ellore Cottage

About the Cottage

The Settlers Hut

About the Hut

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About Jellore Cottage

Situated in the historic village of Berrima in the Southern Highlands of New South Wales, Jellore Cottage is a heritage listed 1860s colonial cottage which allows you to step back in time. This charming rustic cottage enables you to experience the idyllic lifestyle of the early pioneers.

Offering a unique experience in self-contained accommodation, Jellore Cottage also has the convenience of modern amenities. From the cosy sitting room complete with open fire, to the traditional kitchen and adjoining dining room furnished with antique furniture typical of the period. The cottage has a TV, a range of CDs, books and DVDs for your entertainment as well as gas and electric heating for year round comfort.

You may choose to prepare meals in the cottage kitchen, provisions for a hot breakfast or continental breakfast are provided. The kitchen has a fridge and all necessary utensils. There is an abundance of local cafes and restaurants serving breakfast, lunch and dinner for those who want to relax entirely.

Jellore Cottage sleeps up to four people, in one double bedroom and one twin bedroom, boasting Victorian iron bedsteads and accompanying luxurious linen. The bathroom has been lovingly reconstructed with a Victorian claw foot bath and shower, as well as a separate WC. A washing machine is provided for longer stays.

The cottage gardens are an ideal place to relax, providing an outside dining area with BBQ facilities.

The Heritage...

Listed on the New South Wales Heritage Register, Jellore Cottage is a fine example of a superbly maintained 19th century weatherboard and slab cottage.

Built in the 1860's, many of the original features of the cottage have been retained; the vertical slab walls, hardwood timber floors and pine ceilings. It is believed that the exterior front wall of the cottage is today lined with original weatherboards which were hand-crafted and the inside of that same wall is lined with original lining boards. Packing cases were used to line the side walls, which remain today as well as the internal walls which were constructed of sawn timber slabs.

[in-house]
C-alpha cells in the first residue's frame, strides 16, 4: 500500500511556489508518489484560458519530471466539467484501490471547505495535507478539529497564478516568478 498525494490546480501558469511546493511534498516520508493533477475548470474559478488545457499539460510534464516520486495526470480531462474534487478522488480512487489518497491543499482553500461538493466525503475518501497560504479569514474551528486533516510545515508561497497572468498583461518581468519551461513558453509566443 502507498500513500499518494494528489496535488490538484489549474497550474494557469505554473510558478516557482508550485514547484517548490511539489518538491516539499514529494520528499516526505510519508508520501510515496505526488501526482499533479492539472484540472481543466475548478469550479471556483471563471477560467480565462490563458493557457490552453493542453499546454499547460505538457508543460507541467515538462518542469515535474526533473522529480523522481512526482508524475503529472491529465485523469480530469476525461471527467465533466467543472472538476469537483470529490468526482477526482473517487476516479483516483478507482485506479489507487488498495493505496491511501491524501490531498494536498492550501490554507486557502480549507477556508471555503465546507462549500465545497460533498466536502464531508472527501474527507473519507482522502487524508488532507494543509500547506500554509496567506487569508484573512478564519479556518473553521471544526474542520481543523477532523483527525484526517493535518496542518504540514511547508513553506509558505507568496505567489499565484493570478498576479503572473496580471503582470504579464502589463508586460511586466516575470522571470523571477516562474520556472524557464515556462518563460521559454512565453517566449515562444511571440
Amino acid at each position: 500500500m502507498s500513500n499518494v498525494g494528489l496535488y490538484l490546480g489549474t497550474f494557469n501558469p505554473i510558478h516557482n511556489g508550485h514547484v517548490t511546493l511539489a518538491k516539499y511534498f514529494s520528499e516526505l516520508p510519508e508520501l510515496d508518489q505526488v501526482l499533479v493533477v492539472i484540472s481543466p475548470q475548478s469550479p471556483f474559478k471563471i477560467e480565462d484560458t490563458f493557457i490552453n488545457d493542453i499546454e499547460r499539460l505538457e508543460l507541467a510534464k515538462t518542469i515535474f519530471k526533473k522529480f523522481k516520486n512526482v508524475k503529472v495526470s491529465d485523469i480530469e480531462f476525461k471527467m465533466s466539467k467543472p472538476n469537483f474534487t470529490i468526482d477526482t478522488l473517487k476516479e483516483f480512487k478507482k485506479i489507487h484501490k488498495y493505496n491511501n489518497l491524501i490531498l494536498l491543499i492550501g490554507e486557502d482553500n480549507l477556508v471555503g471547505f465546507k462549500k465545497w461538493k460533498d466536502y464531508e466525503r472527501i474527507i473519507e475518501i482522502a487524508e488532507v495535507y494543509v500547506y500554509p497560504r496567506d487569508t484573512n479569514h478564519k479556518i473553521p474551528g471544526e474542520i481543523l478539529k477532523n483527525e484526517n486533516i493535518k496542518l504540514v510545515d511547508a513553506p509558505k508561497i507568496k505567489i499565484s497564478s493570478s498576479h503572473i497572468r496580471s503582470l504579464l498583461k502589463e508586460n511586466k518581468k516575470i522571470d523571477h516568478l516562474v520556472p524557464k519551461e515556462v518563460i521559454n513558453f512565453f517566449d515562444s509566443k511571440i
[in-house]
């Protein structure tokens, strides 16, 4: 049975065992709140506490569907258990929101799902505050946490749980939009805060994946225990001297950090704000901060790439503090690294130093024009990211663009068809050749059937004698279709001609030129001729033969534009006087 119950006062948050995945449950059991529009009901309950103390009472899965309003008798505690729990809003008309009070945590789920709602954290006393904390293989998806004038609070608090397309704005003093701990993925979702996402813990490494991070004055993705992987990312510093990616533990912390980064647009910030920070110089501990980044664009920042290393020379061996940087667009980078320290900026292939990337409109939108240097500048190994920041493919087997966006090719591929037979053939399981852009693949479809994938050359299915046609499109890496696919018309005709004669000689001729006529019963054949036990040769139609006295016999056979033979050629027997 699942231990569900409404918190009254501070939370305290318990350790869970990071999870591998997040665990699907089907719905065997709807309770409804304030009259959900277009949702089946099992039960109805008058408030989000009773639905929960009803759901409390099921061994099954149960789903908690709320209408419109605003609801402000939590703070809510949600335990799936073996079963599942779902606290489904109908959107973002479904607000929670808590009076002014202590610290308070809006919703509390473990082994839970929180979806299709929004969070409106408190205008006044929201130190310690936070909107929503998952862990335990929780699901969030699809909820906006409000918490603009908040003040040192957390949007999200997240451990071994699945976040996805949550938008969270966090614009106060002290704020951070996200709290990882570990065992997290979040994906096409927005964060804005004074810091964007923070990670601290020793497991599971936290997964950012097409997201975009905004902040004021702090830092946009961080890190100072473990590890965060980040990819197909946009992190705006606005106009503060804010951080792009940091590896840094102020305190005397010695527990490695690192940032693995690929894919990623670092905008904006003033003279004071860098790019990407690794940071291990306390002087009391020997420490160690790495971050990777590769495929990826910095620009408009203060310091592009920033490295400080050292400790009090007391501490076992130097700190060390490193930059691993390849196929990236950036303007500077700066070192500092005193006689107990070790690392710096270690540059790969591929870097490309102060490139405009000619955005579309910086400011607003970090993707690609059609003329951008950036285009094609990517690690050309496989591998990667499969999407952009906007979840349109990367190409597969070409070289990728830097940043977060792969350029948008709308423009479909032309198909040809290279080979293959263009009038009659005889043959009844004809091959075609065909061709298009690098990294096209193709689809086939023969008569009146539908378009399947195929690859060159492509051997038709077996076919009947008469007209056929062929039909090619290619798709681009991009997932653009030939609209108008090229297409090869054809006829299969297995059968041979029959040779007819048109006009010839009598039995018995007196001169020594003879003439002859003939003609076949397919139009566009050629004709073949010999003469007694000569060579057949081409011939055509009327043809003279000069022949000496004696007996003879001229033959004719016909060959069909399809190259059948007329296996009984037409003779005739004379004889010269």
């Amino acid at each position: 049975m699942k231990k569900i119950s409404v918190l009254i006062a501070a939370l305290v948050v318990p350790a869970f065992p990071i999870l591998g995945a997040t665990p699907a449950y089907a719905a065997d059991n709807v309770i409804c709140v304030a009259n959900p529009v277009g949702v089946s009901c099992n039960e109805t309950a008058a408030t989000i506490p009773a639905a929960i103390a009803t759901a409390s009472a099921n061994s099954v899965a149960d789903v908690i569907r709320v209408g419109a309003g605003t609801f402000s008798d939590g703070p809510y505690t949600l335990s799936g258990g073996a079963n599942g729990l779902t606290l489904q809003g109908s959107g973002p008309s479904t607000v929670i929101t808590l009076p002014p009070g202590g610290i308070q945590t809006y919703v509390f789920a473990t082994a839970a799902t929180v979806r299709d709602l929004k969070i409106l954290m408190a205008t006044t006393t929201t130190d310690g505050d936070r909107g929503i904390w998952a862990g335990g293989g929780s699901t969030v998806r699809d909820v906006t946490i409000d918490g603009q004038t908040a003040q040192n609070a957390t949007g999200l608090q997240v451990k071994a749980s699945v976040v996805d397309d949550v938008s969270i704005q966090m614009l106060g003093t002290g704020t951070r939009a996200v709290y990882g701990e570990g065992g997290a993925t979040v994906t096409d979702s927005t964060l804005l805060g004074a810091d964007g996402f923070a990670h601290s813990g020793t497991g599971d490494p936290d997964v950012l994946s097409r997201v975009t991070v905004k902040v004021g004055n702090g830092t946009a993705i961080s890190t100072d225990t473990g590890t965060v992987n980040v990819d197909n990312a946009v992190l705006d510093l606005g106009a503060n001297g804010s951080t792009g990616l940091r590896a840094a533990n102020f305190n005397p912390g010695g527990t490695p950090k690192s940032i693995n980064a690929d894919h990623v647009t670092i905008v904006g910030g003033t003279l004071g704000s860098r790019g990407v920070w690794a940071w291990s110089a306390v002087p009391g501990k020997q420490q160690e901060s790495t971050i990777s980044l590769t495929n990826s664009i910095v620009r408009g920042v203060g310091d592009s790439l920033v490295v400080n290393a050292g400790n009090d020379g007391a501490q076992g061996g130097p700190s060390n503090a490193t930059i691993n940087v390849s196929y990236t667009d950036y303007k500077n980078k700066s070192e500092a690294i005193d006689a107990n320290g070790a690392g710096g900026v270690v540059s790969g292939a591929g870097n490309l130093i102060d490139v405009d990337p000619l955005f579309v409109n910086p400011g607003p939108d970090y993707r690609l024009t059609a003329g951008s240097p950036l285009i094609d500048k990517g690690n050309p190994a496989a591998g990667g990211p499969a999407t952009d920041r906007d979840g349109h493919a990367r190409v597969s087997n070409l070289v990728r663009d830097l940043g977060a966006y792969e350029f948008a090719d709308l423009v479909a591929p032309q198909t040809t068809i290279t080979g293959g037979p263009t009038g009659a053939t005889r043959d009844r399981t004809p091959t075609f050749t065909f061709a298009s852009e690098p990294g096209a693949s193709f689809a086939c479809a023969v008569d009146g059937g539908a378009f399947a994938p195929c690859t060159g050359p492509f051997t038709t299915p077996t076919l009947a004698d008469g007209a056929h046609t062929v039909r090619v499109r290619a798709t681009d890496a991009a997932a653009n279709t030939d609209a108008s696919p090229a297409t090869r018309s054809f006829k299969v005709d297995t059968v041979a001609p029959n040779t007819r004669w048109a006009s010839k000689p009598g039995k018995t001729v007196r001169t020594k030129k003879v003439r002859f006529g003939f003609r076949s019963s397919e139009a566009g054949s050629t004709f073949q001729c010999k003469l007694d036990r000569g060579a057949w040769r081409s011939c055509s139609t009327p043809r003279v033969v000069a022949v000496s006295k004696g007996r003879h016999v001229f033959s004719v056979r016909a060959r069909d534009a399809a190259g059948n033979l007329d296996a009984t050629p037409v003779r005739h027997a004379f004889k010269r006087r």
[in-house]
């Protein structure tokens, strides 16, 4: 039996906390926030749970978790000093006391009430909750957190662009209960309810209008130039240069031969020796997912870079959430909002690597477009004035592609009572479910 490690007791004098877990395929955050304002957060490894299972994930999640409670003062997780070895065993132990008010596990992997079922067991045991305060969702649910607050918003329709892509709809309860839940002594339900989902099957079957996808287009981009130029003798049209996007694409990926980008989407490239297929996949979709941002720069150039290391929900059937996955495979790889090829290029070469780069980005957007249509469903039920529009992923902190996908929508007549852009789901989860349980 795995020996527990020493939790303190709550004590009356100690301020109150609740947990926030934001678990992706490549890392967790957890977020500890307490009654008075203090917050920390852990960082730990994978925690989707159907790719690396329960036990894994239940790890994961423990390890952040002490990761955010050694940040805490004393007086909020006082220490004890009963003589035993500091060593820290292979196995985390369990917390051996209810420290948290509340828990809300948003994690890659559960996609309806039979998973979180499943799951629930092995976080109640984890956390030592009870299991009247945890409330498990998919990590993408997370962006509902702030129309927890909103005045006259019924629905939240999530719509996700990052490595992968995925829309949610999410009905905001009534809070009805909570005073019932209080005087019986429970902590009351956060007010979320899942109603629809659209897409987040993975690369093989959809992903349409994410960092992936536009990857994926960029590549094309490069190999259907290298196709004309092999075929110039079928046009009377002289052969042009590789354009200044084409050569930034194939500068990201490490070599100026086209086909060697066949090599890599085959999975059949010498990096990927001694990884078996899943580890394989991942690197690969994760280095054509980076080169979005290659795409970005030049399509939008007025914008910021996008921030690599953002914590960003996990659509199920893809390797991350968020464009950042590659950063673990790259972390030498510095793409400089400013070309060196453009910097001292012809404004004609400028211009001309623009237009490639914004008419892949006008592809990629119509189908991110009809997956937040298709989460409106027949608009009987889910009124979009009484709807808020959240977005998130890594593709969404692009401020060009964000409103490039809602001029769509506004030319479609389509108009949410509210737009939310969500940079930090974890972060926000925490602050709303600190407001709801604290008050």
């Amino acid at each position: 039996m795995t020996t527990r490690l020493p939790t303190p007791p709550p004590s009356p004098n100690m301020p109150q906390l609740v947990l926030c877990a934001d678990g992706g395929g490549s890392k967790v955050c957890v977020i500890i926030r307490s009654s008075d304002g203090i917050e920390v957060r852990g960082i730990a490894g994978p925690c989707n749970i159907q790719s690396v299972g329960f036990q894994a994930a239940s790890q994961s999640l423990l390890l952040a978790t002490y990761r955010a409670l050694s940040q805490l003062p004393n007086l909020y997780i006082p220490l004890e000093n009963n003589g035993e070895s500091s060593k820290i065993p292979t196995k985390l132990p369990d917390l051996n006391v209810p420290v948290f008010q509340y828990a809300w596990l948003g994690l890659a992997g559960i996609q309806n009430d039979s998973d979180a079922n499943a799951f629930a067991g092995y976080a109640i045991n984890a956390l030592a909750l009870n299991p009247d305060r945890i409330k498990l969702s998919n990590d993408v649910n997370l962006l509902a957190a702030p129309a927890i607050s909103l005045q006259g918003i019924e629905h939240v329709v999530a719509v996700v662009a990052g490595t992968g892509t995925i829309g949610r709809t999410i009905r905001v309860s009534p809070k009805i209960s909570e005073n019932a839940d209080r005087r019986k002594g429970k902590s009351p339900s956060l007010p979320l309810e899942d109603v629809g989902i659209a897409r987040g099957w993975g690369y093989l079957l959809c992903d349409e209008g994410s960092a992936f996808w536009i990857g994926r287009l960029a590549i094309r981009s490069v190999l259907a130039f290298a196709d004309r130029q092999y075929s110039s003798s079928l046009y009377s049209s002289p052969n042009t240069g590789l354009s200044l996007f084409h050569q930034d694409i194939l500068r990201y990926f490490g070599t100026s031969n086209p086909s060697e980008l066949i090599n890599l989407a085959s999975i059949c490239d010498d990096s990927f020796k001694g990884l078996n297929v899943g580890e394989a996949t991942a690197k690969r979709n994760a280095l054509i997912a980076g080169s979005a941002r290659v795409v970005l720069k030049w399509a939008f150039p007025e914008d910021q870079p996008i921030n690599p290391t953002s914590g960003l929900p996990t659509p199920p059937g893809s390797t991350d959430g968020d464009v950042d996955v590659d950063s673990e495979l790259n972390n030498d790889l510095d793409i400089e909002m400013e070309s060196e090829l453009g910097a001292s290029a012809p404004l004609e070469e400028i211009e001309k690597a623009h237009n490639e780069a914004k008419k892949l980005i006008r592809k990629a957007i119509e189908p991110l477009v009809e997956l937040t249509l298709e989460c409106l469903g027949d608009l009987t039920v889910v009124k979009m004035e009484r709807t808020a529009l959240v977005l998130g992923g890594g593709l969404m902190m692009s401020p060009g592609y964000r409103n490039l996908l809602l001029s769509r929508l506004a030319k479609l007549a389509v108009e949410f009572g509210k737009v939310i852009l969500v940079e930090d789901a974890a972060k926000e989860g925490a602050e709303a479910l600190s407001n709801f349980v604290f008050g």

Interestingly the rear facade of Jellore Cottage, made of roughly hewn timber slabs, has a more primitive appeal than that of the front. This architecture is more indicative of pioneering bushman which is evident with the Settlers Hut, situated at the rear of Jellore Cottage.

The rear walls were originally lined with hessian, of which remnants can still be seen. The original 'roundback' floorboards were made from sawn timber, the sawn side used for the walking surface, the underside remains round.

The cottage was renovated in the 1950's. At that time the interior walls, floors and ceilings were lined with masonite, a compressed wood fibre board. The masonite was undoubtedly introduced to better insulate the cottage and give it a modern look.  At the same time, the open fire in the sitting room was covered with boards, the fuel stove removed from the kitchen and the chimney sealed. These renovations unintentionally helped to preserve the original interior features of the cottage which were later revealed in 1992 when restoration began.

During the restoration process, the Historic Houses Trust of New South Wales removed eleven different wallpapers from the cottage, now found in their archives in Sydney. A selection of these layers and accompanying newspaper lining is displayed in the dining room. The bathroom was renovated in period style, the open fire and fuel stove reinstalled as well as modern day heating.

Jellore Cottage is one of few vertical slab cottages in New South Wales currently in good condition. With much of the original fabric of the cottage preserved, the remainder has been faithfully restored or reconstructed.

Today, Jellore Cottage is a reminder of times past, a popular escape for people wishing to immerse themselves in the experience of pioneering times in what is now, an historic village.


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